Native North American Grapes
Vitis Rupestris

bunch grapes

"Rupestris wine sent to France was there judged as
decidedly the best American claret yet tested."

Vitis Rupestris

Vitis Rupestris (Scheele): Commonly, the Beach Grape, Bush Grape, Currant Grape, Felsenrebe Grape, Ingar Grape, July Grape, Mountain Grape, Rock Grape, Sand Grape, and Sugar Grape; botanically, Vitis Populi Foliis (Lindh.), Vitis Rupestris var. Dissecta (Eggert), and Vitis Vinifera var. Rupestris (Kuntze).


General: A small, many branched shrub or, under favorable conditions, slightly climbing; usually 6-8 feet or less, ascending or prostrate, sometimes trailing over rocks or bushes. The clusters are small, with dark berries about the size of currants that vary from sweet to sour. The berries have a sprightly taste devoid of any disagreeable foxiness. It naturally favors gravelly banks and bars of mountain streams or dry, rocky or sandy beds of water courses. It is considered drought-resistent, but not if the land dries out deeply. It was widely and successfully used in France as grafting rootstock where deep roots were desired.

Leaves: Small in size, thick, broadly cordate or reniform, wider (15-20 cm) than long (5-10 cm), scarcely ever slightly lobed. Young leaves are frequently folded along the midrib with light-colored underside visible. Smooth, glabrous on both surfaces at maturity. Margin rather coarsely toothed, frequently ending in a sharp abrupt point at terminal.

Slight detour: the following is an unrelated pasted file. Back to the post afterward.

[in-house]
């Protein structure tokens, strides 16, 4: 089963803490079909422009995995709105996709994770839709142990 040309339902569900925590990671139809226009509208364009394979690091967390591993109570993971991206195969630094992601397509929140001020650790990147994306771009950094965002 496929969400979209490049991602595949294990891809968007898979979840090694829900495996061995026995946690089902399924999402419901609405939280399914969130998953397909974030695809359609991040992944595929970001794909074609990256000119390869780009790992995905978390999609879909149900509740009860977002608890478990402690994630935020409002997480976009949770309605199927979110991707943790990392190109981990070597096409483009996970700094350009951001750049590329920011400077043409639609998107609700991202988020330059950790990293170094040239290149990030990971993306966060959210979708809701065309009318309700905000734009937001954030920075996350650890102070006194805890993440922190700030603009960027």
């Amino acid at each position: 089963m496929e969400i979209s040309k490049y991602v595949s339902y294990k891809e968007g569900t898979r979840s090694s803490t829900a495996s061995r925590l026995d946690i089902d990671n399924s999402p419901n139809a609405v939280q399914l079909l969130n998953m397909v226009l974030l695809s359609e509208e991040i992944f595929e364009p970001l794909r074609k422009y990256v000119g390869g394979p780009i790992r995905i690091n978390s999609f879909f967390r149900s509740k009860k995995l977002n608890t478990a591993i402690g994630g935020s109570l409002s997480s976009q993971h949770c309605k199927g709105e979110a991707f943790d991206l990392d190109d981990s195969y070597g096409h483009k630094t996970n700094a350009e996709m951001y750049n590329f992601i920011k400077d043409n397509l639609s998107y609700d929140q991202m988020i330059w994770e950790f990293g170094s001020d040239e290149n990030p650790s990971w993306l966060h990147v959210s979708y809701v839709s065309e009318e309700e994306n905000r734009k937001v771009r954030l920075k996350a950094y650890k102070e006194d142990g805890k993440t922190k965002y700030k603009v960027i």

Grapes: Small (12-24 berries) clusters of small, 6-12 mm diameter, globular berries, somewhat flattened endwise; black or purple-black with much pigment under the skin. Skin thin, pulp pleasant (by james). Seeds small, not notched; beak short, rather blunt. Leafing, blossoming and ripening early (late June to August).

Distinguishing: Tendrils red if present, but rare.


The habitat of this species is southern Missouri to Kentucky, western Tennessee, Arkansas, Oklahoma, eastern and central Texas to the Rio Grande, westward into New Mexico. Wild stands in Pennsylvania, Delaware and Washington, D.C. are probably due to escaped cultivars. It is most abundant on dry, sandy and rocky river beds and gravelly banks and bars of mountain streams. They tolerate hot, dry southern exposures but do not withstand deep drought.


Not noted as a long-lived grape.

Horticultural Considerations

Rupestris is remarkably resistant to phylloxera. Its propensity to put down deep rather than lateral roots make it especially suited to dry, rocky soils on southern slopes. It bench-grafts well but is less successful in field grafts. It is not widely cultivated in the United States as rootstock and its own fruit are unprofitable. It is more widely used as rootstock in France.

Cultivars and Hybrids

Cultivated French rootstocks are variously known as Rupestris Mission, Rupestris do Lot, Rupestris Ganzin, Rupestris Martin, Rupestris St. George, and other names. These have no American counterparts other than simple Rupestris.

Last update was November 3rd, 2000.

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